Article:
A lottery drawing in Tallahassee in 2016. (Philip Sears/Reuters)

Frank D. LoMonte teaches media law at the University of Florida, where he runs the Brechner Center for Freedom of Information.

How lucky are you feeling? Are you feeling lucky enough to trust that America’s state lotteries are run by unfailingly honest people under airtight security that can’t be manipulated?

If not — if those odds don’t appeal to you — then you should be alarmed by a growing national push to take the names of lottery winners off the public record.

Georgia Gov. Nathan Deal (R) signed legislation last month making his state the ninth to let winners claim their jackpots anonymously. Some of those states provide a brief period of confidentiality while prizewinners get their finances in order; Arizona, for instance, voted in 2015 to delay releasing winners’ names for 90 days. But Georgia’s makes anonymity permanent.

The Georgia legislation follows a New Hampshire judge’s ruling in March allowing the winner of a $560 million Powerball jackpot — one of the 10 biggest wins in the history of U.S. lotteries — to keep her identity a secret. The judge found that the “Jane Doe” winner’s privacy interest in being free from “solicitation and harassment” outweighed the public’s right to know.

There’s a tendency to view publishing the names of lottery winners as voyeurism, but in fact, there are compelling justifications for the public to know who’s winning.

Lotteries are a $70 billion industry in the United States, and there is increasing anecdotal evidence that the games are vulnerable to manipulation.

Just last year, a former executive with the Multi-State Lottery Association pleaded guilty to tampering with software so he could predict the winning numbers drawn in five state lotteries. The scheme enabled him to partner with straw buyers to claim $2.2 million in winnings before he was caught.

The scam came to light because Iowa, like most states, requires players to provide their real names when they claim their winnings. When a shell company based in Belize tried to redeem a winning ticket in Iowa, investigators rejected the claim and started investigating the company. That unraveled the conspiracy.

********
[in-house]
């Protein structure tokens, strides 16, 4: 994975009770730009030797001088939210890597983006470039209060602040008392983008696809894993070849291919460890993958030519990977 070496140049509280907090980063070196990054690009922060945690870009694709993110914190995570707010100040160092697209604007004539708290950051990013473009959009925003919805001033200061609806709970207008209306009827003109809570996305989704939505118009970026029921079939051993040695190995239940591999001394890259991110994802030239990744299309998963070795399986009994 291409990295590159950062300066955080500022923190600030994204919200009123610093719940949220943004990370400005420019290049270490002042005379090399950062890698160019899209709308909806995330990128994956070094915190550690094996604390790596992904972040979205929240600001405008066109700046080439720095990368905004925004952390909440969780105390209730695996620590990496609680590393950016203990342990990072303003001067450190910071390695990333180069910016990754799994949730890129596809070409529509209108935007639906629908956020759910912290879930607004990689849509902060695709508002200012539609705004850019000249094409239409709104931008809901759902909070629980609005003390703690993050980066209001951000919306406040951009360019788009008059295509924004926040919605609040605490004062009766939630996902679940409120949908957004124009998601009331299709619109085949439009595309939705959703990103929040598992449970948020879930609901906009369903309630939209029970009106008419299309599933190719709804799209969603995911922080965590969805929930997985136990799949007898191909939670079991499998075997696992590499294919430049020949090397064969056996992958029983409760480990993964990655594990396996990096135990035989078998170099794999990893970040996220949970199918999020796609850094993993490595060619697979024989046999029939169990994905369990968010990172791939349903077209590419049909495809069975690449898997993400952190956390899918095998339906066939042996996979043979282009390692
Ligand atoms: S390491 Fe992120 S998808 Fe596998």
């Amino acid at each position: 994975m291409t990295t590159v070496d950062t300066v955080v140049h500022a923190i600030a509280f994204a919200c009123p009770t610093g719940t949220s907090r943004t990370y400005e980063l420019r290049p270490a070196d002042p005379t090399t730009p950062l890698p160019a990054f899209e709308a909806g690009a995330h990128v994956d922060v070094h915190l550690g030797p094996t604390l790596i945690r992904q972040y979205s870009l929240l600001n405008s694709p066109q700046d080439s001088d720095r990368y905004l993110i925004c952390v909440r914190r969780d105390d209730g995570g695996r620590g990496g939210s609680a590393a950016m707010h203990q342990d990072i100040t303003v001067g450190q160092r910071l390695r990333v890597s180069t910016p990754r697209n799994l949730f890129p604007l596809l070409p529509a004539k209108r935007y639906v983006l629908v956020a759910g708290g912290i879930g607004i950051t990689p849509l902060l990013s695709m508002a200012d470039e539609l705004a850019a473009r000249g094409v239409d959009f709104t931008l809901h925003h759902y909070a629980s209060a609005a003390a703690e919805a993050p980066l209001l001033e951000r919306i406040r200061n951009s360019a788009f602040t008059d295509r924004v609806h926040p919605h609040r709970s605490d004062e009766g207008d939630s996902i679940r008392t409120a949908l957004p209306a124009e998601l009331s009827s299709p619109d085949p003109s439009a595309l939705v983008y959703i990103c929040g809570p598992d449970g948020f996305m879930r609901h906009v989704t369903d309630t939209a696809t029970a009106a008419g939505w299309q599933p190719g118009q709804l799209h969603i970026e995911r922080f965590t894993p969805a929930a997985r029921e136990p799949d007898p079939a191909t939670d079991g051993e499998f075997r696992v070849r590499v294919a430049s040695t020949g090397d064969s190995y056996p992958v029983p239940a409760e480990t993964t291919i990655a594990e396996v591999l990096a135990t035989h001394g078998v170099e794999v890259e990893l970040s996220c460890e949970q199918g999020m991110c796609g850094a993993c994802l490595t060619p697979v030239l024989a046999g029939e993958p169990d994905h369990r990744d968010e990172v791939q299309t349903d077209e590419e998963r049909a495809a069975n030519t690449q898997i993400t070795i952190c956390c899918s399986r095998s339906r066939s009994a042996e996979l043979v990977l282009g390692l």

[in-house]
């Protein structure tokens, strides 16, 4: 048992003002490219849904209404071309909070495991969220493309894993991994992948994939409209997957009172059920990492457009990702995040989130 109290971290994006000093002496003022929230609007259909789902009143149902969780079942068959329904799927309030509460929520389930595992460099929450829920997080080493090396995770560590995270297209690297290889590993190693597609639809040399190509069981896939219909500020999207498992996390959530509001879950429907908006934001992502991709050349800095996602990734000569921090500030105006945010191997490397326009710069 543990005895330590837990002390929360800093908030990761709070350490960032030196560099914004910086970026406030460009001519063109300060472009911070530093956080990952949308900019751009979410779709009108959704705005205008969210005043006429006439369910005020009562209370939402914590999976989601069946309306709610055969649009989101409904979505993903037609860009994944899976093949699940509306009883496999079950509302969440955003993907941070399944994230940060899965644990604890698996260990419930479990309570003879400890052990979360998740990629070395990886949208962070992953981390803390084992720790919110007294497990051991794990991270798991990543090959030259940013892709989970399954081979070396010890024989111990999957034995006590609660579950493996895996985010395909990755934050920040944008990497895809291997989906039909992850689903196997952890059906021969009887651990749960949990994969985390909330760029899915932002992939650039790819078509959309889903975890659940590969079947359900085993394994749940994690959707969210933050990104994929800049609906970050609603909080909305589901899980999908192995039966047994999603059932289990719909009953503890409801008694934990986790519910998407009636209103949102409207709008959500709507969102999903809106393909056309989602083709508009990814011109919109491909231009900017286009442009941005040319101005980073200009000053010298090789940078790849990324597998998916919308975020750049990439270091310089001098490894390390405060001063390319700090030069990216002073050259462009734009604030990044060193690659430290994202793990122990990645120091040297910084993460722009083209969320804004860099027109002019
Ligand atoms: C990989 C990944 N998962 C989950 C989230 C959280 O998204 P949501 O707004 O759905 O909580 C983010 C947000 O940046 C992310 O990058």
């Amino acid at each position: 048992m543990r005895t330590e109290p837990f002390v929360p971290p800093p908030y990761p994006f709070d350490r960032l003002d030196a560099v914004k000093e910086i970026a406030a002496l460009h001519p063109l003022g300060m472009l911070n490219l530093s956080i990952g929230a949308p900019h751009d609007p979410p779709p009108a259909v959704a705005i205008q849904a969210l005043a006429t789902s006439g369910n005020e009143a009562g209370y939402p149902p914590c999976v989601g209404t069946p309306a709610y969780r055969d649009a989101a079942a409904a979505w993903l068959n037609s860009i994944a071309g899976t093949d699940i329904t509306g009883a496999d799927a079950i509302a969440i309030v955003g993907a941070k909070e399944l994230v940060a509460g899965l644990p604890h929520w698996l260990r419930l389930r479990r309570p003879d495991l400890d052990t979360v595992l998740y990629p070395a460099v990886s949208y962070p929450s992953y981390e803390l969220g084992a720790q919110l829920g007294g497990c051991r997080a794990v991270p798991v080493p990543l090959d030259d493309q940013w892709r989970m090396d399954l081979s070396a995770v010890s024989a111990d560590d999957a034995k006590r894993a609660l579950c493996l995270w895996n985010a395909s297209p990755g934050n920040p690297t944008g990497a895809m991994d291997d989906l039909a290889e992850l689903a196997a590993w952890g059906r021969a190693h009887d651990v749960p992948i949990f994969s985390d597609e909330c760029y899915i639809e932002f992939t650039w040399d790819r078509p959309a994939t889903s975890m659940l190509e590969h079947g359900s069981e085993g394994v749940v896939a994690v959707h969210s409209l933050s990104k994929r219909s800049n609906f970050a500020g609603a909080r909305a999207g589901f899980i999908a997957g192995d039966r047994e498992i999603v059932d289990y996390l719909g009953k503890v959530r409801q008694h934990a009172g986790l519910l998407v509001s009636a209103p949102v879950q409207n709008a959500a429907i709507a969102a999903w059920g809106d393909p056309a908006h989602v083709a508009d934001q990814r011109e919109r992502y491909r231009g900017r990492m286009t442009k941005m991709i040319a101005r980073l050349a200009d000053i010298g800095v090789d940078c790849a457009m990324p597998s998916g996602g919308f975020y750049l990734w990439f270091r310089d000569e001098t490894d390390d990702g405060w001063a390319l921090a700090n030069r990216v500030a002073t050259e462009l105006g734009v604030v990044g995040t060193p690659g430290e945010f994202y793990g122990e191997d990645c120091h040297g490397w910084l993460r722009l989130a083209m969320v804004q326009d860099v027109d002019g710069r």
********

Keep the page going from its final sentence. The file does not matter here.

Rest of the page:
In November 2016, a consortium of journalists and researchers from 10 countries published an exhaustive study about state-run gambling and all the ways it can go wrong. Among the conclusions: More than 1,700 people across the United States turn up repeatedly in lottery records as “super-winners” of 50 or more significant prizes, an astronomically improbable rate.

The consortium’s data-gathering led to spinoff investigations across the country. The Wisconsin Center for Investigative Journalism looked into the backgrounds of frequent prizewinners and found that at least three of the 13 players who have won 20 times or more in recent years either worked for lottery retail stores or were closely tied to someone who did.

This isn’t new. Four years ago, reporters from the Palm Beach Post used public records from Florida’s lottery agency to document a suspicious pattern of repeat prizewinners. The most likely explanation? The winning tickets were actually held by people who had stolen them, owed child support or otherwise couldn’t risk being detected — so they sent straw-man claimants to pick up the winnings. The 2014 investigation led the Florida Lottery to shut down sales at 18 retailers and implement other safeguards.

A similar pattern turned up in Massachusetts. The Boston Globe reported that the practice of paying a commission to frontmen who redeem tickets for criminals was so commonplace that state lottery officials had coined a name for it: “Ten Percenters.”

Revealing the names of winners has other benefits, including enabling people who may be owed money to pursue a no-longer-empty pocket. In an especially vivid 2014 case, a convicted sex offender in Florida who redeemed a $2.2 million scratch-off ticket was sued by two people who claim he molested them.

Outside scrutiny is essential because the people who run state lotteries have little incentive to catch wrongdoers and even less to make the wrongdoing public. Every revelation that a lottery might be susceptible to manipulation undermines ticket-buyers’ trust. When the North Carolina lottery’s executive director was presented with evidence of a statistically inexplicable surge in repeat winners, she told the Charlotte Observer: “I’ve just decided there are lucky people in this world.”

Even still, legislators in Michigan and North Carolina came close to passing laws similar to Georgia’s, and in New Jersey, a proposal passed the legislature only to be halted by then-Gov. Chris Christie’s (R) veto.

These proposals are based on understandable sympathy for winners who feel that being outed may make them vulnerable. But protecting newly wealthy people from being pestered is a treacherous rationale for secrecy.

If we’re concerned for the safety of jackpot winners, then lottery agencies should pay for security measures as part of the awards, including coaching their freshly minted millionaires on how to avoid scammers. That’s a more sensible response than denying the public the assurance that their ticket dollars are being honestly spent.